Tag Archive | "medical"

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On the Health Care System We Aspire To

Posted on 10 April 2011 by Editor

Originally posted 2009-06-24 12:22:44. Republished by Blog Post Promoter

Today I got a call from my Mom. She and my Dad both live in the city I was born in – Warsaw, Poland. They are both elderly and live off of a government pension akin to the US social security system. The reason she called was to let me know of an excruciating pain she has recently been suffering from, resulting from a progressively degenerative neurological condition in her wrist. As all Poles are, she is entitled to free medical care in government health care facilities under the country’s universal health care insurance program. Trying to get help for her condition, she has visited with several general practitioners covered under her free plan, all of whom admit she needs to see a specialist. The last one finally crafted a referral for her and she is now scheduled to see a neurologist … in three months. Ouch !

Her options now include continuing to suffer the intolerable pain for the next 3 months or pay out of pocket to see a private specialist. The fee for a consultation with a neurologist in private practice exceeds two months of her pension income, but under the circumstances she will have to do just that. The costs of any resulting treatments, if not covered under the government health care plan, may have a devastating financial effect on her and my dad’s retirement lifestyle.

My parents could have opted to purchase private health care insurance coverage which provides access to services in private hospitals and clinics with the most skilled specialists but, because the government program is so dominant and pervasive, the cost of the private alternative is beyond the reach of most middle-class Poles. As a result, it is accessible to only the most affluent (or motivated by dire circumstances and lacking other options) individuals.

Interestingly enough, in many European countries the Polish medical system as a whole is actually touted as one of the better and when compared with the British system in particular, it receives accolades for efficiency and quality of care. What is underscored is the diminishing role of the public plan option and the progressively increasing percentage of services being offered under private insurance. The availability and increasing popularity of the private health care option is viewed with envy. A good summary of these changes in the Polish medical system can be found in this article from CMAJ (Canadian Medical Association Journal). With this shift, as more competition is introduced in the private sector and the dominance of the government program is lessened (or eliminated), my mom might yet one day be able to afford a private insurance plan and access to the highly skilled medical professionals in Poland, heretofore not accessible to her under her existing plan and her present means.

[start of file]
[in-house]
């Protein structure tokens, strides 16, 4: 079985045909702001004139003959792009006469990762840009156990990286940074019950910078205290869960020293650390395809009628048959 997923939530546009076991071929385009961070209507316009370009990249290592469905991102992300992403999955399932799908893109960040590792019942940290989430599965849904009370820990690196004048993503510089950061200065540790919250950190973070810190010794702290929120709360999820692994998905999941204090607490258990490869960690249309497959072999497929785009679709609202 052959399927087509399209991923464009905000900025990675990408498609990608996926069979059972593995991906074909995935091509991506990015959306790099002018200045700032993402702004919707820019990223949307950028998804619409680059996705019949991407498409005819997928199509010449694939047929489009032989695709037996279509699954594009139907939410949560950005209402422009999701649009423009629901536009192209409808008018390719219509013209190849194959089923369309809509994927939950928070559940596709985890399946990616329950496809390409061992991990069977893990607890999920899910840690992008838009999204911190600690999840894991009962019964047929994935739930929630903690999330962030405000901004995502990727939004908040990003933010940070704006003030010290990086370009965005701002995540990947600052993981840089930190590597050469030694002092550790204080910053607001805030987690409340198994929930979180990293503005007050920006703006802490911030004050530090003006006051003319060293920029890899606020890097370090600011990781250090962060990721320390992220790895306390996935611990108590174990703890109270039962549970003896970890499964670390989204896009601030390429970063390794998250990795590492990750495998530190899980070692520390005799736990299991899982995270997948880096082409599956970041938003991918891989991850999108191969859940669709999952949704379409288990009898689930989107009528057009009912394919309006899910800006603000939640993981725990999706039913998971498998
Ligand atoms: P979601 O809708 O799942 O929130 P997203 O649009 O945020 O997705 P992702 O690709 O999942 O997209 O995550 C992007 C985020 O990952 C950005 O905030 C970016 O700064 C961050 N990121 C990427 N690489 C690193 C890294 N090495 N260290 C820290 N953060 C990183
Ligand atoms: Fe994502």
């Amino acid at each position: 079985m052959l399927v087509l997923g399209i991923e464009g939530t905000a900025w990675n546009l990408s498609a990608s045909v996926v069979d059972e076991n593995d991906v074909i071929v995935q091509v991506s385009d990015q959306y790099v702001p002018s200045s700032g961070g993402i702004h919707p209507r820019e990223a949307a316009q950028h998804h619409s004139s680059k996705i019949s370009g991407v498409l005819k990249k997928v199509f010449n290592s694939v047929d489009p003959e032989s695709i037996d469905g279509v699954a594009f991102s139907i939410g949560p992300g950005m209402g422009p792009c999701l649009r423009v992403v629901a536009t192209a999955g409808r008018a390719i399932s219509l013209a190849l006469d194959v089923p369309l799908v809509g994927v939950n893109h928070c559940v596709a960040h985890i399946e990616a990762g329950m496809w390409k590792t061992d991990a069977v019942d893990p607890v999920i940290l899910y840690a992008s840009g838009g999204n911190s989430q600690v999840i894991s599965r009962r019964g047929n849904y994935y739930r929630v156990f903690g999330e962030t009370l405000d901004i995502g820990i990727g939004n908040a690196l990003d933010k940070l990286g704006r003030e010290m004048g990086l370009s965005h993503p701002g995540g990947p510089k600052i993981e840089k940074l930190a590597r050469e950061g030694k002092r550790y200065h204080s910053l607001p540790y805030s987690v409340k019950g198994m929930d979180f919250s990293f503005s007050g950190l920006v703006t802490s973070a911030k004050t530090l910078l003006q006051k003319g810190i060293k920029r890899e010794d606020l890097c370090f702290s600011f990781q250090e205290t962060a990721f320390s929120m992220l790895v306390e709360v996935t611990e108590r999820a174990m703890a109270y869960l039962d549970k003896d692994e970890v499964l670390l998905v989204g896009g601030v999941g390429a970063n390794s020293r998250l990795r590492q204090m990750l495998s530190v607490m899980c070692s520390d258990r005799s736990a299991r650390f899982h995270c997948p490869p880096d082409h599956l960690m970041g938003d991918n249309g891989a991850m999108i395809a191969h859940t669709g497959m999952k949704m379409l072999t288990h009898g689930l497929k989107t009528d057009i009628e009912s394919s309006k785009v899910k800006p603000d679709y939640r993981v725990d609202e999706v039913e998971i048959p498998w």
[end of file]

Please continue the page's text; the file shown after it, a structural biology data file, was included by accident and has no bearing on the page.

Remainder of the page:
But in the US exactly the opposite direction is being proposed. There can be very little doubt, and certainly countless examples of dysfunctional government programs across Europe and other countries serve as an example, that a private health care system necessarily offers superior services at a competitive price. As I have written in a prior Naked Liberty article on the Dangers of Comparative Effectiveness, instead of experimenting with proven failed systems, the US should adopt targeted approaches to improving those parts of our current system which offer opportunities for improvement, such as for example the implementation of a national electronic medical records system and tax incentives to support wellness and health awareness.

What’s being proposed is like trading in your comfortable and dependable SUV for a Yugo just because you happened to have gotten a flat tire. Let’s fix the tire and get on with our lives without any more government intervening in it.

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Quotation of the Day:

“We should manage our fortunes as we do our health – enjoy it when good, be patient when it is bad, and never apply violent remedies except in an extreme necessity.“

Francois de La Rochefoucauld (1613 – 1680)

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We welcome your comments and suggestions, either directly inline, or via email to editor@nakedliberty.com. If you would like to have your article published in Naked Liberty, please contact the editor at the above email address.

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The Pain In My Wallet

Posted on 10 April 2011 by Editor

Originally posted 2010-04-25 19:42:21. Republished by Blog Post Promoter

cost of medicineby Norbert Sluzewski
Editor – NakedLiberty.com
April 25, 2010


Ouch! That was pretty much the only sound I could make getting out of bed that March morning after having overdone on the previous day’s lawn work. My back didn’t want to cooperate with what I otherwise needed to do, which included attending several business meetings and other private events. So without considering many alternatives, I dragged myself to my car, painfully scrambled into the driver’s seat of my SUV and drove off to see a local specialist.